Book endorsements

Nicholas Wolterstorff, Yale University:

The Immortal Commonwealth is a remarkable recovery of an ignored or forgotten component in the history of early modern political thought, namely, the central role of the theological doctrine of covenant in the surprisingly radical political resistance theory of Reformed Protestant thinkers. Reading it was, for me, an eye-opener. I had accepted the standard story of the origins of modern political thought, according to which references to the theological doctrine of the covenant by these thinkers was purely incidental. Henreckson shows that it was, instead, intrinsic: theology and political theory were seamlessly interwoven. Anyone who subsequently writes about the origins of modern political thought will have to take account of what Henreckson has brought to light.”

Jeffrey Stout, author of Democracy and Tradition:

“The creaking you will hear while reading Henreckson’s book is the sound of familiar stories about the religious origins of modern politics falling apart. If you want to know how early Protestants integrated Aristotelian virtue with a politics of covenantal accountability, or why they regarded resistance to tyranny as a requirement of justice, or why there is no simple choice to be made between tradition and critique, start here.”

Luke Bretherton, Duke University:

“In this erudite and sophisticated book, Henreckson excavates early modern Protestant debates about the nature, purpose, and proper form of political order. With great acumen, he charts how conceptions of divine and human covenantal fellowship and theology in general, are central to the development of modern political thought and consociational understandings of democratic citizenship. In doing so, he makes available Protestant resistance theory as a vital resource for contemporary debates in political theology and political theory.”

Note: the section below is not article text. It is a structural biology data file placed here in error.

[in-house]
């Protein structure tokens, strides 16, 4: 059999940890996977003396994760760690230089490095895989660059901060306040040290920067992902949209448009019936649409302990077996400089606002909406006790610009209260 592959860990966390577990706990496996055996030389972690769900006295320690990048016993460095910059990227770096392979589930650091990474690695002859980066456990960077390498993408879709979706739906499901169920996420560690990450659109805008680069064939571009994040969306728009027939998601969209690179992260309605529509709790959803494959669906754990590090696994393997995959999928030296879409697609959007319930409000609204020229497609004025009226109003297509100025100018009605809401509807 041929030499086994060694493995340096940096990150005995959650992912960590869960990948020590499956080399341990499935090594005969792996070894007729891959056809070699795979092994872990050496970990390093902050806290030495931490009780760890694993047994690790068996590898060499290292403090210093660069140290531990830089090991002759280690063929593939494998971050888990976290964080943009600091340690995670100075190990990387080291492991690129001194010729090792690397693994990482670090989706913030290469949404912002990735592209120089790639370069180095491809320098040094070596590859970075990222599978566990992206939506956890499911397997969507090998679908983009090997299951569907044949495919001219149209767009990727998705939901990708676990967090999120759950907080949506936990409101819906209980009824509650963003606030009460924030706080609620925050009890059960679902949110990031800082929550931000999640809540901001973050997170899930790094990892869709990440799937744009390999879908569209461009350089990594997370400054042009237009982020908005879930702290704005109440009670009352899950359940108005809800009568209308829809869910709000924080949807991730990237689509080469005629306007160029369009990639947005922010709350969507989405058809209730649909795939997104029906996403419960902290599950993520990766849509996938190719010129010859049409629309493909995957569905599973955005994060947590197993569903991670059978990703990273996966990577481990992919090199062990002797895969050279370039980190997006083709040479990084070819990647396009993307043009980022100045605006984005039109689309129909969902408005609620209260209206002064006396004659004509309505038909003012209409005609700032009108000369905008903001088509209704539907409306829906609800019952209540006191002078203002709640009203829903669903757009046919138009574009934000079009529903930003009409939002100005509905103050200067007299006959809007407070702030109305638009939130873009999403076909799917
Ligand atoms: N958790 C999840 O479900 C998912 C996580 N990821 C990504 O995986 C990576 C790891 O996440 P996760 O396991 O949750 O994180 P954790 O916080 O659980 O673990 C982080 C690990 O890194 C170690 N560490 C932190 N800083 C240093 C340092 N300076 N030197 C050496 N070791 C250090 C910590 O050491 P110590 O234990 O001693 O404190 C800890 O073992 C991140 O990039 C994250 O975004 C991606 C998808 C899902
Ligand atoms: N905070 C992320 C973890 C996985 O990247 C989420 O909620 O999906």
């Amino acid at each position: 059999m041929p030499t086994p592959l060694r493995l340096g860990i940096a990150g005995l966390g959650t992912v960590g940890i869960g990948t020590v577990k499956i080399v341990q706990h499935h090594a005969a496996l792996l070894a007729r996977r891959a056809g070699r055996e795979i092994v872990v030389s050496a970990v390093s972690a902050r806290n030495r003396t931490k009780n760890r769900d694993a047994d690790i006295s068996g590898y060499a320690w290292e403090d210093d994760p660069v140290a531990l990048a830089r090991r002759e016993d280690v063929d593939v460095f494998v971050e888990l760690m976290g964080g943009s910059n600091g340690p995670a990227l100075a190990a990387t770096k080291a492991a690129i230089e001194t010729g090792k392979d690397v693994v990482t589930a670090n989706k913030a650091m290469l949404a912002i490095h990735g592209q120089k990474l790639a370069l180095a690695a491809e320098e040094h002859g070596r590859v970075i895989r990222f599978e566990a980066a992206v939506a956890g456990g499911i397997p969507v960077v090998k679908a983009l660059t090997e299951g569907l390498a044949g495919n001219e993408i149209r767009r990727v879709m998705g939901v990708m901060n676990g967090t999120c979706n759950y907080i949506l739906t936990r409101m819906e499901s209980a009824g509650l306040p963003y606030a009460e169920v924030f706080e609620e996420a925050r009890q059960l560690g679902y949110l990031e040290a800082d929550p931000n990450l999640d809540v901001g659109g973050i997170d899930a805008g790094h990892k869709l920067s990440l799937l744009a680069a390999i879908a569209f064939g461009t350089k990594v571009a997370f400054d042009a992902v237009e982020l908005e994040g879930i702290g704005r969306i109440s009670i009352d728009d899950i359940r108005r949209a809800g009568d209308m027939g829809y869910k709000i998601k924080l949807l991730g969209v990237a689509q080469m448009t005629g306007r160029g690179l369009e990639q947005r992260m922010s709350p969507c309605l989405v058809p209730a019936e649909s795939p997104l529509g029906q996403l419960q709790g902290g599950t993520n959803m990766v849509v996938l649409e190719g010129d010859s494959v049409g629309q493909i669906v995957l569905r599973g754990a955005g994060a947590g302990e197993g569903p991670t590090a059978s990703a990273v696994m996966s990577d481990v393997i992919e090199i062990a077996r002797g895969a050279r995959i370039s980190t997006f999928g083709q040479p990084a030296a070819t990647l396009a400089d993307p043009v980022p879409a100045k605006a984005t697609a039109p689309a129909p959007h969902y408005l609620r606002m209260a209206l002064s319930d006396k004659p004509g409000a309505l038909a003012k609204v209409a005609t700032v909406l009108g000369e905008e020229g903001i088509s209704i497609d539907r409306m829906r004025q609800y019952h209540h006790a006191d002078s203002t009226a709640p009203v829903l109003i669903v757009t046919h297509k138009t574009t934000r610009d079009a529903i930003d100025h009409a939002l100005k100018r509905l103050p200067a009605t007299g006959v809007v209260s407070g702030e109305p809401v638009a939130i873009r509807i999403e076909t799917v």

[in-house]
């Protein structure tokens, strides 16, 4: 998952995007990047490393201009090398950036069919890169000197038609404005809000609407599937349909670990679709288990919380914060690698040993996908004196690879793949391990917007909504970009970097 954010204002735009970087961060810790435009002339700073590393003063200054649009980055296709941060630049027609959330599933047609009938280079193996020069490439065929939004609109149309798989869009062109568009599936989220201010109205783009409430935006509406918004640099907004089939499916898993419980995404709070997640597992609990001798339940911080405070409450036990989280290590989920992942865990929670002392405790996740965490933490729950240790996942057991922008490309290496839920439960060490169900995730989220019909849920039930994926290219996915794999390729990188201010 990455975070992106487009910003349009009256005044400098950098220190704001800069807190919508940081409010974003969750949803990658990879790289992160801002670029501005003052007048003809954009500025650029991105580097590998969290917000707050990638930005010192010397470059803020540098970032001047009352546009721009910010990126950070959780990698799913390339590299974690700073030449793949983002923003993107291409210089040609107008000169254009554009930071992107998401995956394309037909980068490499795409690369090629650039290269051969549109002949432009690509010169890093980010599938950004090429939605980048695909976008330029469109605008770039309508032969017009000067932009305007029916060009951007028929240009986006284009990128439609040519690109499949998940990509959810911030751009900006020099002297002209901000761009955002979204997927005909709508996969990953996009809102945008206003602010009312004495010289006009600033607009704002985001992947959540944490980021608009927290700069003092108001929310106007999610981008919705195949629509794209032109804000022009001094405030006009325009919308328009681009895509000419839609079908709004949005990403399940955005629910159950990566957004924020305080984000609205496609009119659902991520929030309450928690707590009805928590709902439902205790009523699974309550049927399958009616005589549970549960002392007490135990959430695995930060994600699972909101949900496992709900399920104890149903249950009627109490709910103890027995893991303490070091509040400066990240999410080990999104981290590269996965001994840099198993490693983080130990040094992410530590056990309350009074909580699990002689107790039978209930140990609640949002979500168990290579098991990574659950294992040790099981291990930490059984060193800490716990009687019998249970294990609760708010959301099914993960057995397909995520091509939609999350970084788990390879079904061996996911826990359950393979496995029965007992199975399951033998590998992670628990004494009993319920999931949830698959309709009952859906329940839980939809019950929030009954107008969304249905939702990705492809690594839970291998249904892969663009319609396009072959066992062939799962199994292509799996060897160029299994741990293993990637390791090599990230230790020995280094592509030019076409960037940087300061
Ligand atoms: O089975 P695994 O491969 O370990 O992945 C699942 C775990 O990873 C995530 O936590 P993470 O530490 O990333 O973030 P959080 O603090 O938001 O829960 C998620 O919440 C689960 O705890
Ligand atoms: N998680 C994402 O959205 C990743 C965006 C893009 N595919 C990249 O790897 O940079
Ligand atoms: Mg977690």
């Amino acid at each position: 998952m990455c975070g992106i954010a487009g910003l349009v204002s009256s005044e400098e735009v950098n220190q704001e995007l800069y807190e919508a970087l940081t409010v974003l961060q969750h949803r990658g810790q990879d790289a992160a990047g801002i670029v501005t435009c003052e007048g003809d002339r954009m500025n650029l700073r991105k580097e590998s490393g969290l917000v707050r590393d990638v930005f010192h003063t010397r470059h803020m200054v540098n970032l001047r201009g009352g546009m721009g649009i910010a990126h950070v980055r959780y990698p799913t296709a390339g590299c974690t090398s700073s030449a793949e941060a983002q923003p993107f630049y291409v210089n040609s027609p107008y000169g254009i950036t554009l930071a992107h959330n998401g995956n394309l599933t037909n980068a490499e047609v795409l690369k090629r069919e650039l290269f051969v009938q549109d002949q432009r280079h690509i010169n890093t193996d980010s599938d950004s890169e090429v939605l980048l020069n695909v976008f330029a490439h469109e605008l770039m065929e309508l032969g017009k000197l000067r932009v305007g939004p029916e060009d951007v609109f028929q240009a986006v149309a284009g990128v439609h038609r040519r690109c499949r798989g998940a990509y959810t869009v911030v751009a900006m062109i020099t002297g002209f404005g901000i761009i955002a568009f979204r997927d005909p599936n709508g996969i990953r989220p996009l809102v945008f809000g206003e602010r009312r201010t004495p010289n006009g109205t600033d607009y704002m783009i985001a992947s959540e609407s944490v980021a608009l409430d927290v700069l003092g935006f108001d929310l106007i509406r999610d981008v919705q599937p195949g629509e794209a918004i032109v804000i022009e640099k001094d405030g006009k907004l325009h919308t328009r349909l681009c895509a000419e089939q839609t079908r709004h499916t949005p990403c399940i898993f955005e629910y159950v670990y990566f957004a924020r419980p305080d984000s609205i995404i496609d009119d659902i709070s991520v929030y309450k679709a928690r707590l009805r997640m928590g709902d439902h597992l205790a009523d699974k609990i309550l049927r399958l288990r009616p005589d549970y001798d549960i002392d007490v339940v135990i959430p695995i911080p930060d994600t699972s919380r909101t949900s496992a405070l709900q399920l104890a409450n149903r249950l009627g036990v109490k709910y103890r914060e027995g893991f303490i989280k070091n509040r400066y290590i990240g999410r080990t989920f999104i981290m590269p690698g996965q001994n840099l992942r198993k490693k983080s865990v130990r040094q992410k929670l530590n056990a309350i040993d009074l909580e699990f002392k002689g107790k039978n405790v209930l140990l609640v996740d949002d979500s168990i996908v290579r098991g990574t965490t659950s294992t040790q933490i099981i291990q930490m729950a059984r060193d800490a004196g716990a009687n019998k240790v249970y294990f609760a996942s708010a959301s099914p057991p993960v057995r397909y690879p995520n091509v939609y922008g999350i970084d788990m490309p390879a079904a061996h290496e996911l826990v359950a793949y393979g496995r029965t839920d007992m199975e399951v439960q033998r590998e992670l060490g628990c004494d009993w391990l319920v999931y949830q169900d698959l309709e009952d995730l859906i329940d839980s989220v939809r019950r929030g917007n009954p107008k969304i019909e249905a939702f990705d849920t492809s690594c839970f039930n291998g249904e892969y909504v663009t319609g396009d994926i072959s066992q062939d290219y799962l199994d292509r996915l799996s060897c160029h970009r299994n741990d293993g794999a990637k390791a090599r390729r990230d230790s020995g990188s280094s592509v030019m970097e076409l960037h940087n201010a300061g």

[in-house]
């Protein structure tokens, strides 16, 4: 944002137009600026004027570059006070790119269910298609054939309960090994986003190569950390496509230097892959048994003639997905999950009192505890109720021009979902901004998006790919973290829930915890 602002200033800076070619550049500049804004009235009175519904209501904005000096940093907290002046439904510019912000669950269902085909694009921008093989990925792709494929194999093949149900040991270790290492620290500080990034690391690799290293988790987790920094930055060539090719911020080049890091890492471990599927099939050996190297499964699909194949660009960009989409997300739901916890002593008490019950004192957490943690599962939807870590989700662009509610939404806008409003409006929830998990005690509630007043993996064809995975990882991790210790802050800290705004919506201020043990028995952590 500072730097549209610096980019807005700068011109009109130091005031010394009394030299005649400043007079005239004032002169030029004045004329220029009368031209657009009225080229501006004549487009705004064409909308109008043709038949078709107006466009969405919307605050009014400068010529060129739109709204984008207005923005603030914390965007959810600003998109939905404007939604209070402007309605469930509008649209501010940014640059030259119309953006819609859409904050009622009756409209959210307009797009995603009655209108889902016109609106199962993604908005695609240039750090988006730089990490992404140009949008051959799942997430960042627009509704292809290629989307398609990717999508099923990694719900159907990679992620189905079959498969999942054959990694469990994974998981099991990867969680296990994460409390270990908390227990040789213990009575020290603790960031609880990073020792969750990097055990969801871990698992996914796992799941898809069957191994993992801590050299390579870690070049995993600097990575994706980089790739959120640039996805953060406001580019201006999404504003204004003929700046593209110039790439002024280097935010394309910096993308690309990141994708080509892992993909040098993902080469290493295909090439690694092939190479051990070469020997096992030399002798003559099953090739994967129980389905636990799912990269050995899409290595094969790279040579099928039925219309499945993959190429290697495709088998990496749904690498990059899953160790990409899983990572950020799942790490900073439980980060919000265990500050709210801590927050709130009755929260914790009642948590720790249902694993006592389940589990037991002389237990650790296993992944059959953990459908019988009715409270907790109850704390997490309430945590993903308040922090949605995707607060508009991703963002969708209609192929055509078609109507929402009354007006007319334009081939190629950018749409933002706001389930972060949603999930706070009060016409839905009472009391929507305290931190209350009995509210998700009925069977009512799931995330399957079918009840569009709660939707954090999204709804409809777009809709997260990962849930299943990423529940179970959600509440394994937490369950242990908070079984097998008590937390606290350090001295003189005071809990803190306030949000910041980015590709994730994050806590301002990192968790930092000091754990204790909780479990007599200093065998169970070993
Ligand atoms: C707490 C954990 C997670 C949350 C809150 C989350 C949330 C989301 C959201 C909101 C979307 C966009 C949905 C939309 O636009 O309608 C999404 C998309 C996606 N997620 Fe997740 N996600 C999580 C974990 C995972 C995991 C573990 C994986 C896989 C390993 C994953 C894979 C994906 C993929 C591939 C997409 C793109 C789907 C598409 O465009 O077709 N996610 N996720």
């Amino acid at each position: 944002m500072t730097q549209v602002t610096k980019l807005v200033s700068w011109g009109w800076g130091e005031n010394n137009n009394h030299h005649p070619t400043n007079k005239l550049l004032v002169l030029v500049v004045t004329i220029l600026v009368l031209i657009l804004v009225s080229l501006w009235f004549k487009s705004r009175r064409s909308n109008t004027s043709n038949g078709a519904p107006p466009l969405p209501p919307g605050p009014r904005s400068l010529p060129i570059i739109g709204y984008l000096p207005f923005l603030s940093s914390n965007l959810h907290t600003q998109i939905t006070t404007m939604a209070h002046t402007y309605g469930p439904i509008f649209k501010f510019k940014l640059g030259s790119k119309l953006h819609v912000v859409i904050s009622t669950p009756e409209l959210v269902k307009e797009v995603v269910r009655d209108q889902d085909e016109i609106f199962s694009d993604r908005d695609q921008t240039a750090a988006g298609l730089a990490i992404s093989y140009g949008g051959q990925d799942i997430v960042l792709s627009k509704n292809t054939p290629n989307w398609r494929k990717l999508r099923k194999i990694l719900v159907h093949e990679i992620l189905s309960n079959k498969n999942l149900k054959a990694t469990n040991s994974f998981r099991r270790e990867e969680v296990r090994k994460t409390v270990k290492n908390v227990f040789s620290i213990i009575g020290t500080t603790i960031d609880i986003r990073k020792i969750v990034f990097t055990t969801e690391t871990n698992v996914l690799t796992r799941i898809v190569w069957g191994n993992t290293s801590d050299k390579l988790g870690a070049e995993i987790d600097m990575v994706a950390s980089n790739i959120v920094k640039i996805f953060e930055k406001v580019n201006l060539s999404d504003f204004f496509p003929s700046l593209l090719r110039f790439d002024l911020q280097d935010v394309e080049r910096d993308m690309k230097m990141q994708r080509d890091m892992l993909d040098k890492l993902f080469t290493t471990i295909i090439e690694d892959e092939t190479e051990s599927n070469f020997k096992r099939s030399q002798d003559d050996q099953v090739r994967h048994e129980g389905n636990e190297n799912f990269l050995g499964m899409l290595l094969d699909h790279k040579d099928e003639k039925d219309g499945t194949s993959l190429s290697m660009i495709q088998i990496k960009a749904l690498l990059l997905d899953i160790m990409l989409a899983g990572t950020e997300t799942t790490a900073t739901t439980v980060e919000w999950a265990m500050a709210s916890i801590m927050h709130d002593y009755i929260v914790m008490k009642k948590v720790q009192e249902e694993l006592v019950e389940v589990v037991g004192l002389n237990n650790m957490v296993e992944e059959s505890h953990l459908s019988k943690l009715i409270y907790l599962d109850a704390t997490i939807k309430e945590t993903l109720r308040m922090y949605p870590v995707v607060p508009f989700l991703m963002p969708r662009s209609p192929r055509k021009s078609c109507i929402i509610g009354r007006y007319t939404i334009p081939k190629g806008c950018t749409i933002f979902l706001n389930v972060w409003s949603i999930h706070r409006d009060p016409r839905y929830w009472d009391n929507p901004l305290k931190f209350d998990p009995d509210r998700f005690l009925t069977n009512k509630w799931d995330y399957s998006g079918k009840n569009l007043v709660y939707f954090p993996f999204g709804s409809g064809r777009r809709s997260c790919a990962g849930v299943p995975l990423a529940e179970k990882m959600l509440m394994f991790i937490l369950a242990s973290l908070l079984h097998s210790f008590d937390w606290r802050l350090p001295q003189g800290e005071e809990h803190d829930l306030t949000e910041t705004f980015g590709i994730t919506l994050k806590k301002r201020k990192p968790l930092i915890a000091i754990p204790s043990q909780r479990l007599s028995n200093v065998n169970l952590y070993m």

Jennifer A. Herdt, Yale Divinity School:

“Countering standard narratives that trace a lineage between the purported voluntarism of Reformed theology and political absolutism, The Immortal Covenant uncovers the theological roots of Reformed resistance theories in understandings of God’s loving desire to enter into covenantal fellowship with humankind.  Partners to a covenant, having bound themselves together into political societies for the sake of loving relationship, have not just a right to resist unjust rule but also a duty to ensure the just character of those societies.  Henreckson’s illuminating reconstruction yields urgently-needed wisdom for democratic citizenship today.”

Paul C.H. Lim, Vanderbilt University:

“In The Immortal Commonwealth, David Henreckson navigates the oft-inordinately voluminous literature on Calvinist covenant theologies with the requisite dexterity, interpretive savvy and skills, not to mention much-needed patience to plow through these mostly forgotten and putatively esoteric treatises from an era, again, allegedly known for arid and atrophying Protestant scholastic discourses. Henreckson shows how the central theo-political idea of God as the covenanter has contributed to and ushered in the transformations of political theologies that pertain to Self, Society, and Savior in a refreshing way. It is truly worthy of the Augustinian dictum tolle lege!”